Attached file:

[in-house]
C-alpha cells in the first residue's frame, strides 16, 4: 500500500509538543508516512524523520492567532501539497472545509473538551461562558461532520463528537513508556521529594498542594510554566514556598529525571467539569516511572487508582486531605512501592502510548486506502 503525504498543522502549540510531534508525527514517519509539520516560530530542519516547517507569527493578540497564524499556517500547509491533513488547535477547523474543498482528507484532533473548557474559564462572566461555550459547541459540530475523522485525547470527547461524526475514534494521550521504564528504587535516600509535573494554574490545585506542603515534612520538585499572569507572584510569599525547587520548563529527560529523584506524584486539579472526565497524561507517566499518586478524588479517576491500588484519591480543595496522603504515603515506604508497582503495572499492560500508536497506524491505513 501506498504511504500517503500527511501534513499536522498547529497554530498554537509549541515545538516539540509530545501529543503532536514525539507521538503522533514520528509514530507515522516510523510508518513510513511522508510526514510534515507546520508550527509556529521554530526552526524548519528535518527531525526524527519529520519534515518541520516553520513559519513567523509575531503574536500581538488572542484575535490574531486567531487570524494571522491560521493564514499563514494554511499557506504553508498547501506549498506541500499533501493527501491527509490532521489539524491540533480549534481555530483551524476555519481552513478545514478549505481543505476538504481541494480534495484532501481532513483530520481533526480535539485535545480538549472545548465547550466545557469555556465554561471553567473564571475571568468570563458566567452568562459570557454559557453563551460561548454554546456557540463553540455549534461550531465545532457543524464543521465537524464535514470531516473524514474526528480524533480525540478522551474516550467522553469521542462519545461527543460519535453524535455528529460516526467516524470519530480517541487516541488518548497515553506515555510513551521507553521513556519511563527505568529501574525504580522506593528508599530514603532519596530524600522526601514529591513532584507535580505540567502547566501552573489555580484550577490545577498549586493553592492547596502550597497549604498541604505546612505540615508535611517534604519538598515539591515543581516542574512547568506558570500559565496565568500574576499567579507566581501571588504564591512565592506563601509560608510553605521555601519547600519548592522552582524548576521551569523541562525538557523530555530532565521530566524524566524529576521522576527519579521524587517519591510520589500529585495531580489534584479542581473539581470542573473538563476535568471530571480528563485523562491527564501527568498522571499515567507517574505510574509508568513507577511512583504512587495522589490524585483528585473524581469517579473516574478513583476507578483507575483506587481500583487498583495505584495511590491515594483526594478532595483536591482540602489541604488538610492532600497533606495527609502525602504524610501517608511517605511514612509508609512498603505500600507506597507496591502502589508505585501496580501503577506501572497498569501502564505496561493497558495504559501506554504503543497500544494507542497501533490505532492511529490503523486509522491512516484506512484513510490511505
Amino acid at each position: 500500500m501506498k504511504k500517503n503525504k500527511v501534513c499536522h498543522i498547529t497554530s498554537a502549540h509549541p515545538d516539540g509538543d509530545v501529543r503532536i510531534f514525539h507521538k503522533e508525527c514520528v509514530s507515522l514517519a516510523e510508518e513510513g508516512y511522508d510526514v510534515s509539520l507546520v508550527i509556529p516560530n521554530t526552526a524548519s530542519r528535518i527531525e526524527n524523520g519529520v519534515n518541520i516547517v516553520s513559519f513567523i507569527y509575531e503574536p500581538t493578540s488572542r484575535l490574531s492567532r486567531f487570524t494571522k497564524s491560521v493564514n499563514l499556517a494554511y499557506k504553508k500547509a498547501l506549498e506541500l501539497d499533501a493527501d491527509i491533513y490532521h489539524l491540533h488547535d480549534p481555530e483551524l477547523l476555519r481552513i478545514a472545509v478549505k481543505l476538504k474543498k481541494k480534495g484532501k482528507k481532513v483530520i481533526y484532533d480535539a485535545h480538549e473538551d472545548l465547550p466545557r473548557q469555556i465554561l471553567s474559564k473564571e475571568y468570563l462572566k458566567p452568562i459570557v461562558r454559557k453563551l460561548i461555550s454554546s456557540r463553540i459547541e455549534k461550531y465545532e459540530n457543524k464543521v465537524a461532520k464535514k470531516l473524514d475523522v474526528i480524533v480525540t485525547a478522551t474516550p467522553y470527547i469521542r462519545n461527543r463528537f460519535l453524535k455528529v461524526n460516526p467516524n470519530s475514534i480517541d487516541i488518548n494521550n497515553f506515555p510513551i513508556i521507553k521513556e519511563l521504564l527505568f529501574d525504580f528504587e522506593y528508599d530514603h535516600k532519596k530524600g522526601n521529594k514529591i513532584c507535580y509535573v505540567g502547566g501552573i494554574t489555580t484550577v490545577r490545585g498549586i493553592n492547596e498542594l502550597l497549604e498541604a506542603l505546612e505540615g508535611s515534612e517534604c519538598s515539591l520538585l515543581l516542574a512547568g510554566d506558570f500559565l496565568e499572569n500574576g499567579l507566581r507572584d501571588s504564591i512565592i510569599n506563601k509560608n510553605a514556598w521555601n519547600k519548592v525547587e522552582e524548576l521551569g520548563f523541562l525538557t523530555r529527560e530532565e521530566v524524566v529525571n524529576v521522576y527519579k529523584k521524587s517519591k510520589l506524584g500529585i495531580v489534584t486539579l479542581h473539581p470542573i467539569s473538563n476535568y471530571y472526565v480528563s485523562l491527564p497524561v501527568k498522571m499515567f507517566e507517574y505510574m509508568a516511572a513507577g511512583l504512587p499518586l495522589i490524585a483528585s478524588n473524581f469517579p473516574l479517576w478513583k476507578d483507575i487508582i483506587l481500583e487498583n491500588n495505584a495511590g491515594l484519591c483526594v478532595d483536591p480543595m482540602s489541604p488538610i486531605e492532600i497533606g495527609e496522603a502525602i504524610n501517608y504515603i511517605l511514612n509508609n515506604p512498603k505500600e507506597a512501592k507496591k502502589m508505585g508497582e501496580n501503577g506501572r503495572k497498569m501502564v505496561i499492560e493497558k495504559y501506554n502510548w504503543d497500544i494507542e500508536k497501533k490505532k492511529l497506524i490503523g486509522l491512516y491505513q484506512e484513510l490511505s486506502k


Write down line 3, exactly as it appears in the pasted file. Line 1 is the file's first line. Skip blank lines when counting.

Amino acid at each position: 500500500m501506498k504511504k500517503n503525504k500527511v501534513c499536522h498543522i498547529t497554530s498554537a502549540h509549541p515545538d516539540g509538543d509530545v501529543r503532536i510531534f514525539h507521538k503522533e508525527c514520528v509514530s507515522l514517519a516510523e510508518e513510513g508516512y511522508d510526514v510534515s509539520l507546520v508550527i509556529p516560530n521554530t526552526a524548519s530542519r528535518i527531525e526524527n524523520g519529520v519534515n518541520i516547517v516553520s513559519f513567523i507569527y509575531e503574536p500581538t493578540s488572542r484575535l490574531s492567532r486567531f487570524t494571522k497564524s491560521v493564514n499563514l499556517a494554511y499557506k504553508k500547509a498547501l506549498e506541500l501539497d499533501a493527501d491527509i491533513y490532521h489539524l491540533h488547535d480549534p481555530e483551524l477547523l476555519r481552513i478545514a472545509v478549505k481543505l476538504k474543498k481541494k480534495g484532501k482528507k481532513v483530520i481533526y484532533d480535539a485535545h480538549e473538551d472545548l465547550p466545557r473548557q469555556i465554561l471553567s474559564k473564571e475571568y468570563l462572566k458566567p452568562i459570557v461562558r454559557k453563551l460561548i461555550s454554546s456557540r463553540i459547541e455549534k461550531y465545532e459540530n457543524k464543521v465537524a461532520k464535514k470531516l473524514d475523522v474526528i480524533v480525540t485525547a478522551t474516550p467522553y470527547i469521542r462519545n461527543r463528537f460519535l453524535k455528529v461524526n460516526p467516524n470519530s475514534i480517541d487516541i488518548n494521550n497515553f506515555p510513551i513508556i521507553k521513556e519511563l521504564l527505568f529501574d525504580f528504587e522506593y528508599d530514603h535516600k532519596k530524600g522526601n521529594k514529591i513532584c507535580y509535573v505540567g502547566g501552573i494554574t489555580t484550577v490545577r490545585g498549586i493553592n492547596e498542594l502550597l497549604e498541604a506542603l505546612e505540615g508535611s515534612e517534604c519538598s515539591l520538585l515543581l516542574a512547568g510554566d506558570f500559565l496565568e499572569n500574576g499567579l507566581r507572584d501571588s504564591i512565592i510569599n506563601k509560608n510553605a514556598w521555601n519547600k519548592v525547587e522552582e524548576l521551569g520548563f523541562l525538557t523530555r529527560e530532565e521530566v524524566v529525571n524529576v521522576y527519579k529523584k521524587s517519591k510520589l506524584g500529585i495531580v489534584t486539579l479542581h473539581p470542573i467539569s473538563n476535568y471530571y472526565v480528563s485523562l491527564p497524561v501527568k498522571m499515567f507517566e507517574y505510574m509508568a516511572a513507577g511512583l504512587p499518586l495522589i490524585a483528585s478524588n473524581f469517579p473516574l479517576w478513583k476507578d483507575i487508582i483506587l481500583e487498583n491500588n495505584a495511590g491515594l484519591c483526594v478532595d483536591p480543595m482540602s489541604p488538610i486531605e492532600i497533606g495527609e496522603a502525602i504524610n501517608y504515603i511517605l511514612n509508609n515506604p512498603k505500600e507506597a512501592k507496591k502502589m508505585g508497582e501496580n501503577g506501572r503495572k497498569m501502564v505496561i499492560e493497558k495504559y501506554n502510548w504503543d497500544i494507542e500508536k497501533k490505532k492511529l497506524i490503523g486509522l491512516y491505513q484506512e484513510l490511505s486506502k